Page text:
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Anesthesiology. 2003 Mar;98(3):658-69.

Redistribution of microcirculatory blood flow within the intestinal wall during sepsis and general anesthesia.

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Department of Anesthesia, University of Berne, Inselspital, Berne, Switzerland.



Hypoperfusion of the intestinal mucosa remains an important clinical problem during sepsis. Impairment of the autoregulation of microcirculatory blood flow in the intestinal tract has been suggested to play an important role in the development of multiple organ failure during sepsis and surgery. The authors studied microcirculatory blood flow in the gastrointestinal tract in anesthetized subjects during early septic shock.


Eighteen pigs were intravenously anesthetized and mechanically ventilated. Regional blood flow in the superior mesenteric artery was measured with ultrasound transit time flowmetry. Microcirculatory blood flow was continuously measured with a six-channel laser Doppler flowmetry system in the mucosa and the muscularis of the stomach, jejunum, and colon. Eleven pigs were assigned to the sepsis group, while seven animal served as sham controls. Sepsis was induced with fecal peritonitis, and intravenous fluids were administered after 240 min of sepsis to alter hypodynamic sepsis to hyperdynamic sepsis.


In the control group, all monitored flow data remained stable throughout the study. During the hypodynamic phase of sepsis, cardiac output, superior mesenteric artery flow, and microcirculatory blood flow in the gastric mucosa decreased by 45%, 51%, and 40%, respectively, compared to baseline (P < 0.01 in all). Microcirculatory blood flow in the muscularis of the stomach, jejunum, and colon decreased by 55%, 64%, and 70%, respectively (P < 0.001 in all). In contrast, flow in the jejunal and colonic mucosa remained virtually unchanged. During the hyperdynamic phase of sepsis, there was a threefold increase in cardiac output and superior mesenteric artery flow. Blood flow in the gastric, jejunal, and colonic mucosa also increased (22%, 24%, and 31% above baseline, respectively). Flow in the muscularis of the stomach returned to baseline, while in the jejunum and colon, flow in the muscularis remained significantly below baseline (55% and 45%, respectively, P< 0.01).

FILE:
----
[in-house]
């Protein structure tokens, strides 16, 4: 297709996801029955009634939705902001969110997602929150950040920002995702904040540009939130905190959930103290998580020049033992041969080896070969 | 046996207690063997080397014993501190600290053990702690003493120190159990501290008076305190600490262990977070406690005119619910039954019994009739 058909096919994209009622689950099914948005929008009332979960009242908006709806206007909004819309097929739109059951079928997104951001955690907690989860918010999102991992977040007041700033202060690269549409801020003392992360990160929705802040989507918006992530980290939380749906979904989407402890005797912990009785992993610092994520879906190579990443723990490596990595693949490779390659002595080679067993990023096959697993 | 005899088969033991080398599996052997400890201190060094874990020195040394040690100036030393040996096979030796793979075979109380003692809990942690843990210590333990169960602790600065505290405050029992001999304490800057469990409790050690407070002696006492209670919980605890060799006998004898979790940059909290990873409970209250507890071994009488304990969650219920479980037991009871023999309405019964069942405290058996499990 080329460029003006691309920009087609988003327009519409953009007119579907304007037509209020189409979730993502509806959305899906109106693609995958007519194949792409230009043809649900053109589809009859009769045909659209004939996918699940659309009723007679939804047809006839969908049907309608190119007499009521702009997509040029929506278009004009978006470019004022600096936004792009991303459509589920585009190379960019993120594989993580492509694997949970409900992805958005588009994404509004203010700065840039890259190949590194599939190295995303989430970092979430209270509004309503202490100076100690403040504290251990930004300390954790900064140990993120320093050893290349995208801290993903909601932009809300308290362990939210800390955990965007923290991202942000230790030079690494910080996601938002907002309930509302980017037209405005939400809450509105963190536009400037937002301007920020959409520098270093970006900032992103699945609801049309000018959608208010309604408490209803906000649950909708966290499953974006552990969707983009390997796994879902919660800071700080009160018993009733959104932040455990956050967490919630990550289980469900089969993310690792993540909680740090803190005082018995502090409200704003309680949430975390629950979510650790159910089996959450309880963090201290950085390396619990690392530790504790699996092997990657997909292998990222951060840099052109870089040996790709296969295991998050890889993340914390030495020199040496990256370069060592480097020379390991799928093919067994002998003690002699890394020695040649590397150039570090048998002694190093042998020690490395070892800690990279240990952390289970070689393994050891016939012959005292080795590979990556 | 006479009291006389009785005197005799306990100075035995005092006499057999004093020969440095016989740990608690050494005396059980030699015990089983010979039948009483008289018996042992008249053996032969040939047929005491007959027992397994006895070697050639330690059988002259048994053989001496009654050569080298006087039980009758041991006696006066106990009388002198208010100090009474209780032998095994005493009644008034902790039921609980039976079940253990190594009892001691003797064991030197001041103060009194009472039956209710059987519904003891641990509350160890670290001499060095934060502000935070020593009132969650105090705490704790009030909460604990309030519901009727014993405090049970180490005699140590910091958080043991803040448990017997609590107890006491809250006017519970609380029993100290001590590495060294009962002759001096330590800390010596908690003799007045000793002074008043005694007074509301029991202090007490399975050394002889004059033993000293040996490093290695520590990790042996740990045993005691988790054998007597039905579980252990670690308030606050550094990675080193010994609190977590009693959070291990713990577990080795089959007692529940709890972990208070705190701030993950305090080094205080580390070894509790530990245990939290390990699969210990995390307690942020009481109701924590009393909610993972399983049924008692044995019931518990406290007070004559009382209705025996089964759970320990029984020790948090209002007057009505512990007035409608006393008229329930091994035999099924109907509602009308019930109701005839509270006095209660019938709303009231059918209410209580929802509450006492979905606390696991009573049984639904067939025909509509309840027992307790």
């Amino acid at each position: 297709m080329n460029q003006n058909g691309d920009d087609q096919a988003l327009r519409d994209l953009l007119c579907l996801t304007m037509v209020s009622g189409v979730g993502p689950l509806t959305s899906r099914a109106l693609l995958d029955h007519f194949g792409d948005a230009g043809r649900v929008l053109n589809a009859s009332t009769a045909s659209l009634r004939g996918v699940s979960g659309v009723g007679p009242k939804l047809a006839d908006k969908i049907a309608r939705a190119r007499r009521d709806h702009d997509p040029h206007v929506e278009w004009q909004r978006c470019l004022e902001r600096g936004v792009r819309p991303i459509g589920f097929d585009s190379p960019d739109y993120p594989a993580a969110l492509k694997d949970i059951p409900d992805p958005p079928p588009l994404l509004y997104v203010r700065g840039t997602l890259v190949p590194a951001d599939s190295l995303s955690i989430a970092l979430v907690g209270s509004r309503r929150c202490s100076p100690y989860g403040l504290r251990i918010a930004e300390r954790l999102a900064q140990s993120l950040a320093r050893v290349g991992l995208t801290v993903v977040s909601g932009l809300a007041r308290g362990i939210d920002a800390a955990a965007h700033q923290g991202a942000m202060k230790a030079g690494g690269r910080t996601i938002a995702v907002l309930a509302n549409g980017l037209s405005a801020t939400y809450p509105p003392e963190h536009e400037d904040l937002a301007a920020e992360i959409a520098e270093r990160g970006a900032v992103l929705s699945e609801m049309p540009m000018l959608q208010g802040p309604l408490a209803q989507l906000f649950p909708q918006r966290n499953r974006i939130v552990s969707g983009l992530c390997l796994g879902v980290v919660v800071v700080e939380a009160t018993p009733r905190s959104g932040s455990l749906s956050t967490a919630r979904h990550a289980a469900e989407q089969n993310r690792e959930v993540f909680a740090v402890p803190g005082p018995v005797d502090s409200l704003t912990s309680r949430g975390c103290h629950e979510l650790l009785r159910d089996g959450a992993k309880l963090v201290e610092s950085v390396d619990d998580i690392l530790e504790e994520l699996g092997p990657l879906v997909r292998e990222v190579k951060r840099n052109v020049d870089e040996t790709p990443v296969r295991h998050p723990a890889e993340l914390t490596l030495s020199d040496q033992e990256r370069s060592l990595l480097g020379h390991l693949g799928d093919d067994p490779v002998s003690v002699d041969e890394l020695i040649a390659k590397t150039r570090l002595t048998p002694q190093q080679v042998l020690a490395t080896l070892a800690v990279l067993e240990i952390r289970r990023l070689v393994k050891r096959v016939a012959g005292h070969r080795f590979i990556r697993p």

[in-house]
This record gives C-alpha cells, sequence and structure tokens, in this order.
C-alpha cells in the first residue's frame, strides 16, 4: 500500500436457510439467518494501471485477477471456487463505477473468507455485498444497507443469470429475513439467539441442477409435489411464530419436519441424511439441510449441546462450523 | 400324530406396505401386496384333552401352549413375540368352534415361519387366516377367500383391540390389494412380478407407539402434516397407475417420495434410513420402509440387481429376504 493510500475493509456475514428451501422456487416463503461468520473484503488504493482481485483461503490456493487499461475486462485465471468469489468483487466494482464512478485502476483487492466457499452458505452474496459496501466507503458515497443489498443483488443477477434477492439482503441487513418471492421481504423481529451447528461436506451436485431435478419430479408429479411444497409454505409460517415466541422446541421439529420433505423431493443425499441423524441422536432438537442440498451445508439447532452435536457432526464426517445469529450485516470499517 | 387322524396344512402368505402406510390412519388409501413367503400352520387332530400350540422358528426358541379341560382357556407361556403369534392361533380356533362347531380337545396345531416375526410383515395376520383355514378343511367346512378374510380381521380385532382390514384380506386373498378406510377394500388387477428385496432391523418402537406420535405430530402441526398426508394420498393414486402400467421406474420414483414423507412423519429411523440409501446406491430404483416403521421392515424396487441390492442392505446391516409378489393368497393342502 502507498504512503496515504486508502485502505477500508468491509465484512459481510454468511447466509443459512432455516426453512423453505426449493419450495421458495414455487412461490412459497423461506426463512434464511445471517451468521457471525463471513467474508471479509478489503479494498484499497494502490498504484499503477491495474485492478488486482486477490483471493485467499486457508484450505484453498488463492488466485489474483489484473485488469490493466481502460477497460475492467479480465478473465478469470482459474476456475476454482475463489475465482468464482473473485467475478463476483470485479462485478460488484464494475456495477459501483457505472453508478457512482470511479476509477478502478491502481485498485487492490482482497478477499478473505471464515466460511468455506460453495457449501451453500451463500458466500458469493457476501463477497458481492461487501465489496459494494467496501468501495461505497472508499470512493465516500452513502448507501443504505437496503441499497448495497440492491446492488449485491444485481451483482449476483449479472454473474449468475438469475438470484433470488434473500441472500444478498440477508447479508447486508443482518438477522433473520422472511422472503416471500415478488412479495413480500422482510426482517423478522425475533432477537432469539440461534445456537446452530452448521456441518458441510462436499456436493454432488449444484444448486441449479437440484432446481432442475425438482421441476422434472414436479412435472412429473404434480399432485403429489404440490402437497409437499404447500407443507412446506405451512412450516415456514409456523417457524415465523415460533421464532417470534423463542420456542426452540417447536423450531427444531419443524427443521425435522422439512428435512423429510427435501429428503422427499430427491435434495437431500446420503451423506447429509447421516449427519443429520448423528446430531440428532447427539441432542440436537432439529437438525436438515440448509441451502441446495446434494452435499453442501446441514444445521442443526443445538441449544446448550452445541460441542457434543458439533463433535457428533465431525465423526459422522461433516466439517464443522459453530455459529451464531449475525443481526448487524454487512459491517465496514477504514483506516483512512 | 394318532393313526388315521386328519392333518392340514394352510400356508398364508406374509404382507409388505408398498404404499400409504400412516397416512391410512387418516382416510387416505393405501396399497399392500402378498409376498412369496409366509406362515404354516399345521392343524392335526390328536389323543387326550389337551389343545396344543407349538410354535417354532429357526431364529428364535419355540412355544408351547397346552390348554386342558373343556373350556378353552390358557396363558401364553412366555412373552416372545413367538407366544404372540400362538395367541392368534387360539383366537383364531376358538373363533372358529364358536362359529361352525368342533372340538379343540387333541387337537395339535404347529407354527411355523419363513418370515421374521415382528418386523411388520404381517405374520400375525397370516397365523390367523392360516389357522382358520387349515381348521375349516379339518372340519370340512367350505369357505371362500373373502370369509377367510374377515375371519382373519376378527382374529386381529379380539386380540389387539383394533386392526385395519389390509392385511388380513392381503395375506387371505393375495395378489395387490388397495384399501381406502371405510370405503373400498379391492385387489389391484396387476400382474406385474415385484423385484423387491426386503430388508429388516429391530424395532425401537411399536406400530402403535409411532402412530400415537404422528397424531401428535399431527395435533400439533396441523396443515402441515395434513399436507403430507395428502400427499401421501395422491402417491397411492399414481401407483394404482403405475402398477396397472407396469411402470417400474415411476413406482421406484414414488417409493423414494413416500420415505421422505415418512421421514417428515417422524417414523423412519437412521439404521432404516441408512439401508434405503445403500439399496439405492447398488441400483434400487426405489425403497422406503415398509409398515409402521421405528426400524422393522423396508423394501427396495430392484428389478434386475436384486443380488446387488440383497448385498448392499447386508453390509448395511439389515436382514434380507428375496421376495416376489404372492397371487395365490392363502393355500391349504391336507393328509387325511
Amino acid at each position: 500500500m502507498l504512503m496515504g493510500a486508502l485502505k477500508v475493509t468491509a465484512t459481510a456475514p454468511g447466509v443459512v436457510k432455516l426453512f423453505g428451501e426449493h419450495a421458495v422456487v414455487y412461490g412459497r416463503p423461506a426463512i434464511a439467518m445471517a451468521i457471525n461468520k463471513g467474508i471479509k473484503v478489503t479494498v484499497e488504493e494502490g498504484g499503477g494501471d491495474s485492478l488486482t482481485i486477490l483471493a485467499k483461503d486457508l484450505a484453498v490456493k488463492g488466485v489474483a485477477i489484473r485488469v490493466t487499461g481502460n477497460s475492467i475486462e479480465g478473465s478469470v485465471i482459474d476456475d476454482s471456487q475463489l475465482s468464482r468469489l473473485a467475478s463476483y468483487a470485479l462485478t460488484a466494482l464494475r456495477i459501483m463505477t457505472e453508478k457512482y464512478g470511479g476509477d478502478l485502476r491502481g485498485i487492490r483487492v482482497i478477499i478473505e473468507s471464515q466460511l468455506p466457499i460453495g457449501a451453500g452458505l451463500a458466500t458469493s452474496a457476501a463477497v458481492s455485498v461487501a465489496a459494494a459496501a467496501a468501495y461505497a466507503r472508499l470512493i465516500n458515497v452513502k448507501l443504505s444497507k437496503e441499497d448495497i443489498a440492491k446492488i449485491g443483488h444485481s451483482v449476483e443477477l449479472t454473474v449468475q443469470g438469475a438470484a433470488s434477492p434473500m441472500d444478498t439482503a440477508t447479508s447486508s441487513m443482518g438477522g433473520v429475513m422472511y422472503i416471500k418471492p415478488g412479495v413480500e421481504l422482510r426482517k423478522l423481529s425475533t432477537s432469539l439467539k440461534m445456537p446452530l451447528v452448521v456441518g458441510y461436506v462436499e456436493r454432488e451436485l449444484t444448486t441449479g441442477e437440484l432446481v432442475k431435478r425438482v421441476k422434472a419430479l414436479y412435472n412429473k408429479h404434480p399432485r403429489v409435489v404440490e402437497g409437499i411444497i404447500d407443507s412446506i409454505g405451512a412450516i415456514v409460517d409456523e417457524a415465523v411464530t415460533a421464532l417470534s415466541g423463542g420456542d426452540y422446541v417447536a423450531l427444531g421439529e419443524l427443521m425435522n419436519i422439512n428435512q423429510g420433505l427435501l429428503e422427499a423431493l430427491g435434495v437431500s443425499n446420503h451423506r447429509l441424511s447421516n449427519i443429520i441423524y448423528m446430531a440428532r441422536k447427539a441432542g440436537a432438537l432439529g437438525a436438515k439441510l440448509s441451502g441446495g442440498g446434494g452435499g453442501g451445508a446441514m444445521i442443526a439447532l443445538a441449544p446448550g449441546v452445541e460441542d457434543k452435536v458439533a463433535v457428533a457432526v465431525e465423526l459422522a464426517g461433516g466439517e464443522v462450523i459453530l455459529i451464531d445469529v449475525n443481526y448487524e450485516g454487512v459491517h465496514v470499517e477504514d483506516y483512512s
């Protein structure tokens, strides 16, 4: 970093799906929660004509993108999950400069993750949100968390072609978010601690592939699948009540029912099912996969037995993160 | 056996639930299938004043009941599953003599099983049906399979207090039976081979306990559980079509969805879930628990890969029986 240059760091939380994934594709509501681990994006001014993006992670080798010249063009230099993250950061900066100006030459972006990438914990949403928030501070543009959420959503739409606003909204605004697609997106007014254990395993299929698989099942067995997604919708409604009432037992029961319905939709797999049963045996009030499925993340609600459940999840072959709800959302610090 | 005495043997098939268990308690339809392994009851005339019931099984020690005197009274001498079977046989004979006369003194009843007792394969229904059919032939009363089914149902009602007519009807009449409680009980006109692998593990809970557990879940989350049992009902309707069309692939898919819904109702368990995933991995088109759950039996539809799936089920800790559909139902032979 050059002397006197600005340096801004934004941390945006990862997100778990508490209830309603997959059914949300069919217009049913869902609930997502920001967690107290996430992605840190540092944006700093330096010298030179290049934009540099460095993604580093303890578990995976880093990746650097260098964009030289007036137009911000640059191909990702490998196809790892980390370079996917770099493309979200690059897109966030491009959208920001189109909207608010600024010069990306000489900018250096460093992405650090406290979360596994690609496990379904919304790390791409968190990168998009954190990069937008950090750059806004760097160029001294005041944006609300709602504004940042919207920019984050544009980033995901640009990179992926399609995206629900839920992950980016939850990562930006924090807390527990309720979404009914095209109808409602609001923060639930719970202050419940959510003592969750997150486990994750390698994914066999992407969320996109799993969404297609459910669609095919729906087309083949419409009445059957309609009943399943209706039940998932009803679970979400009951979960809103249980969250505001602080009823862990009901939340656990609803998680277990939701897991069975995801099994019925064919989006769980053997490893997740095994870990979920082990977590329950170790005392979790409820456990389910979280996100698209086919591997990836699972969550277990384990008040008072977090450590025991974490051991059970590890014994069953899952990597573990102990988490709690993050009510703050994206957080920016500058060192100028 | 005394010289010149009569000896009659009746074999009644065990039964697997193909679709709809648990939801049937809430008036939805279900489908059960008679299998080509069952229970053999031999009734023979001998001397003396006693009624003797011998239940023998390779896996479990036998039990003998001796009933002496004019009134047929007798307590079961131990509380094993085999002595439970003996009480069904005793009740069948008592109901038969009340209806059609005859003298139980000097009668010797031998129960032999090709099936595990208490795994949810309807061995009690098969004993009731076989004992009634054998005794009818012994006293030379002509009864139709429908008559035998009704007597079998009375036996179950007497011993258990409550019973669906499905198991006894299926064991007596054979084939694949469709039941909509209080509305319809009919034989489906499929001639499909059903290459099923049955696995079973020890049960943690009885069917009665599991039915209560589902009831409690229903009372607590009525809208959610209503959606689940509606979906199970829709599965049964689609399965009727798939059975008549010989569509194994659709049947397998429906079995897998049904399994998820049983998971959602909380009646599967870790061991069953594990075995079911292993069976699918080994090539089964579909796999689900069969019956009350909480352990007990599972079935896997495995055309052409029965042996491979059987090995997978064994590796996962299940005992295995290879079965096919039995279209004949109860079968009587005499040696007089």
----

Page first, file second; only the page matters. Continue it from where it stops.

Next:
It appears that in early septic shock, autoregulation of microcirculatory blood flow is largely intact in the intestinal mucosa in anesthetized pigs, explaining why microcirculatory blood flow remained virtually unchanged. This may be facilitated through redistribution of flow within the intestinal wall, from the muscularis toward the mucosa.

[Indexed for MEDLINE]

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